A new research report has shone a light on the impact that stopping a media strategy has on small, medium and large businesses.
Here’s our whistle-stop tour of the key findings unearthed by the Ehrenberg-Bass Institute for Marketing Science.
The average decline in sales across businesses of all sizes is 16% after one year of no advertising; this drops to 25% after two years and 36% after three years. This is not an even playing field, however.
The report pinpoints a link between the size of a company and the effect of halting their media strategy for at least one year, with SMEs likely to suffer far greater declines in sales.
After a year of no advertising, sales have typically fallen sharply – and the momentum can be difficult to regain if competitors have stolen a big enough march.
SMEs rely heavily on advertising to build share of voice and establish mental connections with consumers. Wresting sales away from more established competitors requires a consistent investment over an extended period; this long-term focus enables small businesses to build robust, memory-based linkages that drive sales over time.
For bigger, established brands – the likes of whom require a less intensive approach to advertising in the first place – higher levels of mental and physical availability mean that sales are likely to remain steady, and may actually continue to grow for up to a year after a media strategy has been halted.
This grace period has an end point, however, with competitor activity and the inability to build or refresh mental networks through mass communication eventually catching up with them.
The size of a business isn’t the only determining factor in how pushing the stop button on a media strategy impacts sales.
A business’ pre-stoppage sales trajectory can also influence how it performs once the stop button is pressed; for example, if a large or medium sized company’s sales were growing before the pulling of ad spend, then they’re likely to continue growing in the first one or two years after stopping. Momentum can be a wonderful thing.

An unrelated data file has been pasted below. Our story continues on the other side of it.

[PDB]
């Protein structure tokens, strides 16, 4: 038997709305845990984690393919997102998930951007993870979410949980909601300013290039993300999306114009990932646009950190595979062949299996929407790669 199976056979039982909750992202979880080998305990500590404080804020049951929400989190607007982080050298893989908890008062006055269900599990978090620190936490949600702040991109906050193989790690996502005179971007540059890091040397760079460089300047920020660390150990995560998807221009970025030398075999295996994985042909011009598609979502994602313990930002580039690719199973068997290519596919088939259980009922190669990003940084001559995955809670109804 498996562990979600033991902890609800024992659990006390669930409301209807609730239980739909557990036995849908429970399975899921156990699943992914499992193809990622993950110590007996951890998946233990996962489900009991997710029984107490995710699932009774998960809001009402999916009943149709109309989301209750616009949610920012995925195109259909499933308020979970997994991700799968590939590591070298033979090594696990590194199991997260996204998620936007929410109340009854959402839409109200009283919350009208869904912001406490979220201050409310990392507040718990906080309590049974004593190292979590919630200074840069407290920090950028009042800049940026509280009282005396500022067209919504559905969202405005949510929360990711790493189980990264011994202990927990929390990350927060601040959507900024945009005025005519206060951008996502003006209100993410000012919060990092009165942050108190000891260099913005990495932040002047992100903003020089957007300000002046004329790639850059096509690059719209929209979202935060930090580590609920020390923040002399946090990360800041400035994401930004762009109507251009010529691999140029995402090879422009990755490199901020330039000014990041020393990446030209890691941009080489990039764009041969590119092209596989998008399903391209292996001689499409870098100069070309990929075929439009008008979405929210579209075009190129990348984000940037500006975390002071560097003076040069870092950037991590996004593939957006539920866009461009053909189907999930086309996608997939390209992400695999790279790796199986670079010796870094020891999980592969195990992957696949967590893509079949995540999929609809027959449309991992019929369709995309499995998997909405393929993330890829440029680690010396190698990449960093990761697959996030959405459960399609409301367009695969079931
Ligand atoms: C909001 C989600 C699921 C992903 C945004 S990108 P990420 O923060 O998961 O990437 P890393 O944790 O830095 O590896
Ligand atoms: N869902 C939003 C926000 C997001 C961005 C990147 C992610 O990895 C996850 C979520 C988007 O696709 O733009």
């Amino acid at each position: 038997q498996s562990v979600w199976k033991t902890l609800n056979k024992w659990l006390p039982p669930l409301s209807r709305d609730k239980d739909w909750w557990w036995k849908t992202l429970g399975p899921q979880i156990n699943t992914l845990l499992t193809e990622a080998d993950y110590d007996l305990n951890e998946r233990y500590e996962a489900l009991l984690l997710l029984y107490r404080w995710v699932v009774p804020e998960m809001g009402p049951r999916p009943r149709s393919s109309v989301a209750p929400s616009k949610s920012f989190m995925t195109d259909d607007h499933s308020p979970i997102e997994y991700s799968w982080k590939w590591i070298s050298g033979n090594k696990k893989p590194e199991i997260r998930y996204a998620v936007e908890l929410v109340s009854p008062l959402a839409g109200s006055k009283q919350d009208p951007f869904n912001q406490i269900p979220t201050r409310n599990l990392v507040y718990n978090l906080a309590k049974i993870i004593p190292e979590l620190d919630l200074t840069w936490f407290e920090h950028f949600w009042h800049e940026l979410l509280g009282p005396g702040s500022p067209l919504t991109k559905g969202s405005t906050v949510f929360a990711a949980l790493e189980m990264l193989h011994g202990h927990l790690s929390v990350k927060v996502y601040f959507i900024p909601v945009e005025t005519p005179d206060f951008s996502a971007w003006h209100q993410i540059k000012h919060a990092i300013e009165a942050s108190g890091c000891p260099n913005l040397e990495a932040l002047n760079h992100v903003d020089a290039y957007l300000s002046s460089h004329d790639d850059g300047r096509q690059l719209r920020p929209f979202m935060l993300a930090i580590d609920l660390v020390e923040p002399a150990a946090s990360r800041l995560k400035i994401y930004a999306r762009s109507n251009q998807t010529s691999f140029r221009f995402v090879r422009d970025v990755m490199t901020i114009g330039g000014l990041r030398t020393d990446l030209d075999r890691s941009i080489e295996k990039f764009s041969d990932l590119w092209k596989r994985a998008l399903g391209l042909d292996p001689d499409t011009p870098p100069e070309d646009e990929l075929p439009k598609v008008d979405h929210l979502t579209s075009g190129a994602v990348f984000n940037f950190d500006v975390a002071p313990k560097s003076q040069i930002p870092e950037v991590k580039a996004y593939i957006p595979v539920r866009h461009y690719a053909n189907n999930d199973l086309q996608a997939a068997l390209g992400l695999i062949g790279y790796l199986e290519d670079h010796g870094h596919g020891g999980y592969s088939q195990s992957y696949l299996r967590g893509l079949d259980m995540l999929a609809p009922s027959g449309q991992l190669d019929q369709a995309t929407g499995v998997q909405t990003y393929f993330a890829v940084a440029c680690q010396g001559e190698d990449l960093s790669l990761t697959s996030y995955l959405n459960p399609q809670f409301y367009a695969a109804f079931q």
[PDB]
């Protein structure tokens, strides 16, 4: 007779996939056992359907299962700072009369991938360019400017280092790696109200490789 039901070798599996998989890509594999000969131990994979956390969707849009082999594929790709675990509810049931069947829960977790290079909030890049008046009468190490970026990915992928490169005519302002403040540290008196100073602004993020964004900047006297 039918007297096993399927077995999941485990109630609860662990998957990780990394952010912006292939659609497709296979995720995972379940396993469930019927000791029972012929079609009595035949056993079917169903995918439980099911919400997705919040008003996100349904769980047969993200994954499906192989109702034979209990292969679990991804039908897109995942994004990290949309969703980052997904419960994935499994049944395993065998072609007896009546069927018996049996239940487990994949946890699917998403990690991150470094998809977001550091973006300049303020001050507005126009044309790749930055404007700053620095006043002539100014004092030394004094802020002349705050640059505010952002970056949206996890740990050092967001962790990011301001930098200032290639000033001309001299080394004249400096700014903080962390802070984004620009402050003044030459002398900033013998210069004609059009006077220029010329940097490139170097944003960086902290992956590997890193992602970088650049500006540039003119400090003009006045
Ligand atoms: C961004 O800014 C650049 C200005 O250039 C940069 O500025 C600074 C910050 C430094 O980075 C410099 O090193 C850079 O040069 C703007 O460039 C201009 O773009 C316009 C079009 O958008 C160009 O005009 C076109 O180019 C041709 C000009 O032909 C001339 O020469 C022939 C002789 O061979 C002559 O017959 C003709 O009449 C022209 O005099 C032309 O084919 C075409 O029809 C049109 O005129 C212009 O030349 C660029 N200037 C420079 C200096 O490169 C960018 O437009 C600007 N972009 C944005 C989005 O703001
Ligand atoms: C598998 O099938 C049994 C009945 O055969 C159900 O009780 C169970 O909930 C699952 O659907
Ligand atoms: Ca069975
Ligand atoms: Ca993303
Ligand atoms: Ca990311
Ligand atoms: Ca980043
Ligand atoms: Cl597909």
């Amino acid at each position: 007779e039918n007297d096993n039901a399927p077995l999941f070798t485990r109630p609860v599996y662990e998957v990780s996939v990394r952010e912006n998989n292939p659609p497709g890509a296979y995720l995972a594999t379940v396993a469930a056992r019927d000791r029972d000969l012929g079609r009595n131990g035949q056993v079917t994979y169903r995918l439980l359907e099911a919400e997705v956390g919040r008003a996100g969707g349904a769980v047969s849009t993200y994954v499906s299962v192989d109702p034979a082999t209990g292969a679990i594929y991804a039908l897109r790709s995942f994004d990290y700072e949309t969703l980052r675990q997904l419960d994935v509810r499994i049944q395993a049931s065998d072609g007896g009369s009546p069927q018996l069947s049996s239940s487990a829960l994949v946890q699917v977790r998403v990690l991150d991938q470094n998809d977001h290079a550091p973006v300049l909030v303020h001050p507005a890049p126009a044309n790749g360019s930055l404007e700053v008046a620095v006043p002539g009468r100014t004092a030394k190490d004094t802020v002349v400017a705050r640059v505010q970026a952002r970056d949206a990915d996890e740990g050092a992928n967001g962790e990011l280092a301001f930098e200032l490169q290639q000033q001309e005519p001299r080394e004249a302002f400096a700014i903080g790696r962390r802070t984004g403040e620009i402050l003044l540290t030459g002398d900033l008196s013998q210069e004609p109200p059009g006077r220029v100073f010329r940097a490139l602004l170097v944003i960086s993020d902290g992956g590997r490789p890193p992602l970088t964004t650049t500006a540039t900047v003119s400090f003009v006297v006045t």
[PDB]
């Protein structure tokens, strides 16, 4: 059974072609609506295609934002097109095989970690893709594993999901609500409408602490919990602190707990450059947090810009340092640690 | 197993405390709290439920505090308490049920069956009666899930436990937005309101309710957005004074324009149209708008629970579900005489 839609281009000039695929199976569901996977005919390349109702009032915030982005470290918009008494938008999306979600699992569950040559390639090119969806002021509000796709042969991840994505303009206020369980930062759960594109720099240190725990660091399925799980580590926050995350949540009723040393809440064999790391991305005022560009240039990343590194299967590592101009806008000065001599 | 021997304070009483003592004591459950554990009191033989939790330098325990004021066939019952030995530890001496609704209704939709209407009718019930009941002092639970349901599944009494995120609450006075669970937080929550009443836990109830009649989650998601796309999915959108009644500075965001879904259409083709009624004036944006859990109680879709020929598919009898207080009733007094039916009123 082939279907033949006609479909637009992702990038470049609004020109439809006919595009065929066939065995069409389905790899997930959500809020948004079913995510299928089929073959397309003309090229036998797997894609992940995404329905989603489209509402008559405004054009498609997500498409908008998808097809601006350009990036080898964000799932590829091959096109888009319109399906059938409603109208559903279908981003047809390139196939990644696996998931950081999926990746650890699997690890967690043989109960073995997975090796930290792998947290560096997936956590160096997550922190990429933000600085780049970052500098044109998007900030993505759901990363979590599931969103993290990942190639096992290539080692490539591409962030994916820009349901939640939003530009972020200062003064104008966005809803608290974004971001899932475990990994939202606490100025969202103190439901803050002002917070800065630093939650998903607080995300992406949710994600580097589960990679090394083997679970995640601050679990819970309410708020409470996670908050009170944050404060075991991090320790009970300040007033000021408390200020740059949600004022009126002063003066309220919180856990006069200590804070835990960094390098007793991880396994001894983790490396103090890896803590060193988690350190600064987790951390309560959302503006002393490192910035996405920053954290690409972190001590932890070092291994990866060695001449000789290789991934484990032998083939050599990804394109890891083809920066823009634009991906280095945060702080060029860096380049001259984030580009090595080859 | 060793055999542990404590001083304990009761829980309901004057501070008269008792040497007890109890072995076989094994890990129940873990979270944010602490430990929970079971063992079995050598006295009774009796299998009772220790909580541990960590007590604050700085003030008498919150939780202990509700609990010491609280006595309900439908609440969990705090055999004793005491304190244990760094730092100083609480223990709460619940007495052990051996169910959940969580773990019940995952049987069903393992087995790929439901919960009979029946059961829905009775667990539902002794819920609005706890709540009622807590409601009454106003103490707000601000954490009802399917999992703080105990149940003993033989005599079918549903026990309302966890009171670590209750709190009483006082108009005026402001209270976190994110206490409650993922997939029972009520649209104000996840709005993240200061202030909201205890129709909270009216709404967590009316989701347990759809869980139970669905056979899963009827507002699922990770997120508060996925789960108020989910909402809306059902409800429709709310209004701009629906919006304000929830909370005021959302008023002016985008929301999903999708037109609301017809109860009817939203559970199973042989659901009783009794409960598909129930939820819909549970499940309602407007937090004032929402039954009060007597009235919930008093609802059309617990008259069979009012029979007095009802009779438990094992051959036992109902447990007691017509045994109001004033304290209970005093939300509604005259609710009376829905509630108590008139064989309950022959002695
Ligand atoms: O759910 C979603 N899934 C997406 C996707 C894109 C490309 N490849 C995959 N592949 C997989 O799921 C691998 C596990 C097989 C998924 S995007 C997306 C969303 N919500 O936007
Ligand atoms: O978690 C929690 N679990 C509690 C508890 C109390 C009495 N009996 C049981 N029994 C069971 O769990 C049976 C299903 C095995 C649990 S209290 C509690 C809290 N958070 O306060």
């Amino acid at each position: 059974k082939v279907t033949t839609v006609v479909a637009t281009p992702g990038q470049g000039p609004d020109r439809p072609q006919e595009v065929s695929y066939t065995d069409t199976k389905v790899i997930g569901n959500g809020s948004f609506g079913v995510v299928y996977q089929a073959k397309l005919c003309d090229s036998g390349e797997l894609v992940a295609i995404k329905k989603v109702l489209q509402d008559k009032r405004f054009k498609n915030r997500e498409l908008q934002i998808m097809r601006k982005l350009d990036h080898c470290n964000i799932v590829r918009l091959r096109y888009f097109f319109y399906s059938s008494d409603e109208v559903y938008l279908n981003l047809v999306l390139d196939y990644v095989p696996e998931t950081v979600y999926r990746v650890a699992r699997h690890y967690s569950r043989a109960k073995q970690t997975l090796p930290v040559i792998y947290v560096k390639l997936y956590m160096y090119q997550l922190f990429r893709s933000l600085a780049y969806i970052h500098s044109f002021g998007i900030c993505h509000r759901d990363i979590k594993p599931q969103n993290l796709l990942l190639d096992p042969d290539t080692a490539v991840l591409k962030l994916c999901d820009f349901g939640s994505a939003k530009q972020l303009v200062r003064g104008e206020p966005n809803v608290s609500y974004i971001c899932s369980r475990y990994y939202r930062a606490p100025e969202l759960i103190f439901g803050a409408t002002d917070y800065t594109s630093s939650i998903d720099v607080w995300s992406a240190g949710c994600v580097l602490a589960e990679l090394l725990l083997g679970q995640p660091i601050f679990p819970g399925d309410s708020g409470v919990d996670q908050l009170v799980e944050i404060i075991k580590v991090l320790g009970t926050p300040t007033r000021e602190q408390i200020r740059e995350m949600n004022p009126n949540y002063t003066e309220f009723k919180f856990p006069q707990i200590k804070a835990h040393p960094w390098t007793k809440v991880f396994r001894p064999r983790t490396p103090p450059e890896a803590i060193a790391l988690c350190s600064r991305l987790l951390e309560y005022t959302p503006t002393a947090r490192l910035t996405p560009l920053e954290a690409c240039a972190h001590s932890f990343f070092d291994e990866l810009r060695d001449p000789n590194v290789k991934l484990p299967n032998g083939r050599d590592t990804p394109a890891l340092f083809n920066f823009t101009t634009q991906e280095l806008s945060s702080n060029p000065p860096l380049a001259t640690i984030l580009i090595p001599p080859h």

If pre-existing sales trends were steady, then post-stop sales were also expected to remain stable in the first two years – followed by a steep decline. It is, of course, never a good idea to halt advertising if sales are already dropping – it’ll therefore come as no surprise to learn that doing so will only accelerate the regression, regardless of a company’s size.
For small businesses, the outlook is again more precarious. Even if sales were previously growing, a complete pause in advertising will trigger a decline, often below base-level. This reaffirms the advantage larger businesses wield in terms of availability, as well as scale within other marketing functions.
The Ehrenberg-Bass report crystallises one unavoidable fact: small businesses with growth aspirations cannot afford to take their foot of the gas when it comes to their media strategy.
Larger businesses find themselves in a comparatively comfortable position after one year of no activity because they have consistently invested in advertising for years. Share of voice is hard earned; it requires patience, commitment and expertise over a long period of time, but the rewards are evident in everyday life – from the cereal people eat for breakfast, to the mattresses they fall asleep on in the evening.
Pulling spend from advertising to drive short-term net profit – especially during times of huge financial pressure – is understandably enticing. But it’s a huge gamble that can backfire considerably.
So, although ad budgets may seem like an indulgence when other areas of the business are feeling the strain, the reality is sales momentum can only be built and maintained by treating investment in advertising as a vital driver of all-round growth.
To find out how your media strategy can be optimised to deliver higher returns on investment, contact our experts today.